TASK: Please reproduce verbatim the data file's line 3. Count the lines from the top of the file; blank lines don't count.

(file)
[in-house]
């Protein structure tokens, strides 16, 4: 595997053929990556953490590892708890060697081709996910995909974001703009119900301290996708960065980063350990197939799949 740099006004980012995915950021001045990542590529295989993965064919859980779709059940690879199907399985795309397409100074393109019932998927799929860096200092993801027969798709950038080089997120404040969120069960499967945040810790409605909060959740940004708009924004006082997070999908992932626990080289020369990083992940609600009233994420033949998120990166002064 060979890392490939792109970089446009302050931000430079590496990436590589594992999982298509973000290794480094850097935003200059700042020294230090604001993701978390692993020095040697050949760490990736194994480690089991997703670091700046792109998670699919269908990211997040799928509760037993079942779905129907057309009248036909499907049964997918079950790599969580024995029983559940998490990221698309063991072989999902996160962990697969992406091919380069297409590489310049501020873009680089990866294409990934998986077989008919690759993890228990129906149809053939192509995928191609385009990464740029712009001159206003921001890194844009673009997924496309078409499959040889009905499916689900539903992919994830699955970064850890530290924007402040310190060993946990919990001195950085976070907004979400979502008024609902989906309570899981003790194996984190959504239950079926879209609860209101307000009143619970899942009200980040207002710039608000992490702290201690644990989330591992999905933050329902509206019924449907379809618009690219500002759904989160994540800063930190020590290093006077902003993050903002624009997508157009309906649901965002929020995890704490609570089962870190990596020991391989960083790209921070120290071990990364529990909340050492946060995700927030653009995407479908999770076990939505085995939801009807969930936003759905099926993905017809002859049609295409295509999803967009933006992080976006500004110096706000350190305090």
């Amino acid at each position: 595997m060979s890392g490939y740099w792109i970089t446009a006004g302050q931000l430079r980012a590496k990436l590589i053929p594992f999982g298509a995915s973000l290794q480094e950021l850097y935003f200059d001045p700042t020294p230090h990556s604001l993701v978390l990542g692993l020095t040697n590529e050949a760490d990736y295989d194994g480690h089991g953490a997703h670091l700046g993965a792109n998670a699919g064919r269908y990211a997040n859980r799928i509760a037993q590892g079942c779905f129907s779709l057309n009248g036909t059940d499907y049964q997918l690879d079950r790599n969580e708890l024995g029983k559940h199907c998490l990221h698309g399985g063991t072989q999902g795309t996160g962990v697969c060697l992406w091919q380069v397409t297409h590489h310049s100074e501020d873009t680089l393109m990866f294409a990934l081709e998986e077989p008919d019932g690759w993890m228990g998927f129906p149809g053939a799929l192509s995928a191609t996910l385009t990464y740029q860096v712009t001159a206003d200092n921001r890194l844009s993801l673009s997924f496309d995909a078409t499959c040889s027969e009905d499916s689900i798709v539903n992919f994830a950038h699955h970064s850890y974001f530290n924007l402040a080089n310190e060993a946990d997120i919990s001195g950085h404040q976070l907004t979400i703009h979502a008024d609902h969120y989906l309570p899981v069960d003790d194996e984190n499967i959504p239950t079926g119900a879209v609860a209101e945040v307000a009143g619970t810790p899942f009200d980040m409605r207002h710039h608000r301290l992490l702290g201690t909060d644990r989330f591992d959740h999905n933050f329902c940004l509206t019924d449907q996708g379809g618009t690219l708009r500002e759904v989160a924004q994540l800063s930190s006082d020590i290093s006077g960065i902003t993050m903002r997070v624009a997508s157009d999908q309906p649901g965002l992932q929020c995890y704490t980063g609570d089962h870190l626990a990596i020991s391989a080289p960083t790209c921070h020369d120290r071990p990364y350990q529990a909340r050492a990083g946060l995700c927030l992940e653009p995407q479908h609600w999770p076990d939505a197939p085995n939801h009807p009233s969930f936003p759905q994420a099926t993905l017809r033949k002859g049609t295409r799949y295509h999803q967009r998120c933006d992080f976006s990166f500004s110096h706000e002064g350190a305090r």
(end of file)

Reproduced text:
């Amino acid at each position: 595997m060979s890392g490939y740099w792109i970089t446009a006004g302050q931000l430079r980012a590496k990436l590589i053929p594992f999982g298509a995915s973000l290794q480094e950021l850097y935003f200059d001045p700042t020294p230090h990556s604001l993701v978390l990542g692993l020095t040697n590529e050949a760490d990736y295989d194994g480690h089991g953490a997703h670091l700046g993965a792109n998670a699919g064919r269908y990211a997040n859980r799928i509760a037993q590892g079942c779905f129907s779709l057309n009248g036909t059940d499907y049964q997918l690879d079950r790599n969580e708890l024995g029983k559940h199907c998490l990221h698309g399985g063991t072989q999902g795309t996160g962990v697969c060697l992406w091919q380069v397409t297409h590489h310049s100074e501020d873009t680089l393109m990866f294409a990934l081709e998986e077989p008919d019932g690759w993890m228990g998927f129906p149809g053939a799929l192509s995928a191609t996910l385009t990464y740029q860096v712009t001159a206003d200092n921001r890194l844009s993801l673009s997924f496309d995909a078409t499959c040889s027969e009905d499916s689900i798709v539903n992919f994830a950038h699955h970064s850890y974001f530290n924007l402040a080089n310190e060993a946990d997120i919990s001195g950085h404040q976070l907004t979400i703009h979502a008024d609902h969120y989906l309570p899981v069960d003790d194996e984190n499967i959504p239950t079926g119900a879209v609860a209101e945040v307000a009143g619970t810790p899942f009200d980040m409605r207002h710039h608000r301290l992490l702290g201690t909060d644990r989330f591992d959740h999905n933050f329902c940004l509206t019924d449907q996708g379809g618009t690219l708009r500002e759904v989160a924004q994540l800063s930190s006082d020590i290093s006077g960065i902003t993050m903002r997070v624009a997508s157009d999908q309906p649901g965002l992932q929020c995890y704490t980063g609570d089962h870190l626990a990596i020991s391989a080289p960083t790209c921070h020369d120290r071990p990364y350990q529990a909340r050492a990083g946060l995700c927030l992940e653009p995407q479908h609600w999770p076990d939505a197939p085995n939801h009807p009233s969930f936003p759905q994420a099926t993905l017809r033949k002859g049609t295409r799949y295509h999803q967009r998120c933006d992080f976006s990166f500004s110096h706000e002064g350190a305090r």